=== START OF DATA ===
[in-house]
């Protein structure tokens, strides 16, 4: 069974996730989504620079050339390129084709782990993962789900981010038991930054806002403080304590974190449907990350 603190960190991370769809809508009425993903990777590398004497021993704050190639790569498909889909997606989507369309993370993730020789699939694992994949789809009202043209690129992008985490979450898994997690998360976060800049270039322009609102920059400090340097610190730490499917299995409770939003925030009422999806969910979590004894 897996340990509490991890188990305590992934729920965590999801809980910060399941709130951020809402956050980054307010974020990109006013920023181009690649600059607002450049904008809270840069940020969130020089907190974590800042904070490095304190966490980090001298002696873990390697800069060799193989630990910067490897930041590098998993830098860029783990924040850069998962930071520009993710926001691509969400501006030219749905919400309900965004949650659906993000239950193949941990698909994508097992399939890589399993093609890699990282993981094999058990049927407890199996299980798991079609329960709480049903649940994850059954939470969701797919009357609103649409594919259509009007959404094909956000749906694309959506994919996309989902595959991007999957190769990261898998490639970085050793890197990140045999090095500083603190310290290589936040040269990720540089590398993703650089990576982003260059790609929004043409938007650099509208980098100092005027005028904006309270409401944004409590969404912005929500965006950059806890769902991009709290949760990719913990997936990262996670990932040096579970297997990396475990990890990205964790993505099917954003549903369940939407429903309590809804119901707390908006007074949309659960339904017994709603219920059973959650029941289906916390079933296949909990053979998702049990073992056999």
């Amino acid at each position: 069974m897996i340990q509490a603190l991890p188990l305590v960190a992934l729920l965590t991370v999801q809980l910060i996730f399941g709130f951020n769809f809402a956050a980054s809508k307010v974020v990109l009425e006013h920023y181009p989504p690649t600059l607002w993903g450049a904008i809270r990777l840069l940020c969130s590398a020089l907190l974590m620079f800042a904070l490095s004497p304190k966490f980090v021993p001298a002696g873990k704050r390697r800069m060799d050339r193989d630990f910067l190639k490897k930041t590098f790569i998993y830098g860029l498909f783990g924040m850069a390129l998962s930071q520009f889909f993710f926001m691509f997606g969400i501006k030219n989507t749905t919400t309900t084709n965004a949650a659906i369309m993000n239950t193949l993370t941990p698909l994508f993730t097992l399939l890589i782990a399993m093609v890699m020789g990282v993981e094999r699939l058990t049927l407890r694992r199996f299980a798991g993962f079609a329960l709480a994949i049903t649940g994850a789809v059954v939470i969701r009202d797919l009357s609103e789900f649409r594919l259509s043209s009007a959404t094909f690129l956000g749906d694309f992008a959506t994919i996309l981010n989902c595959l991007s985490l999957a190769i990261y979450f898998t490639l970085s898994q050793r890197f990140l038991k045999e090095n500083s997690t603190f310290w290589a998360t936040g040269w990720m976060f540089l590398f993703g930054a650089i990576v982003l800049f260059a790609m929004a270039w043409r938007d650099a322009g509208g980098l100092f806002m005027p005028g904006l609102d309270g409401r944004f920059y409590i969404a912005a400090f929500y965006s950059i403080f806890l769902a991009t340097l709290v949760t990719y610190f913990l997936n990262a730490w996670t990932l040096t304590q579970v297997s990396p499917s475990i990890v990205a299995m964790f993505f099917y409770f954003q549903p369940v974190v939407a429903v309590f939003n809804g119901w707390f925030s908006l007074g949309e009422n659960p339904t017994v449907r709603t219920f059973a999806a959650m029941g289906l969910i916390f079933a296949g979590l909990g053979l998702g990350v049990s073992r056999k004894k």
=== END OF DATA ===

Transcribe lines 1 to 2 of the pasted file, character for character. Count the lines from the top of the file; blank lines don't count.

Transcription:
[in-house]
């Protein structure tokens, strides 16, 4: 069974996730989504620079050339390129084709782990993962789900981010038991930054806002403080304590974190449907990350 603190960190991370769809809508009425993903990777590398004497021993704050190639790569498909889909997606989507369309993370993730020789699939694992994949789809009202043209690129992008985490979450898994997690998360976060800049270039322009609102920059400090340097610190730490499917299995409770939003925030009422999806969910979590004894 897996340990509490991890188990305590992934729920965590999801809980910060399941709130951020809402956050980054307010974020990109006013920023181009690649600059607002450049904008809270840069940020969130020089907190974590800042904070490095304190966490980090001298002696873990390697800069060799193989630990910067490897930041590098998993830098860029783990924040850069998962930071520009993710926001691509969400501006030219749905919400309900965004949650659906993000239950193949941990698909994508097992399939890589399993093609890699990282993981094999058990049927407890199996299980798991079609329960709480049903649940994850059954939470969701797919009357609103649409594919259509009007959404094909956000749906694309959506994919996309989902595959991007999957190769990261898998490639970085050793890197990140045999090095500083603190310290290589936040040269990720540089590398993703650089990576982003260059790609929004043409938007650099509208980098100092005027005028904006309270409401944004409590969404912005929500965006950059806890769902991009709290949760990719913990997936990262996670990932040096579970297997990396475990990890990205964790993505099917954003549903369940939407429903309590809804119901707390908006007074949309659960339904017994709603219920059973959650029941289906916390079933296949909990053979998702049990073992056999």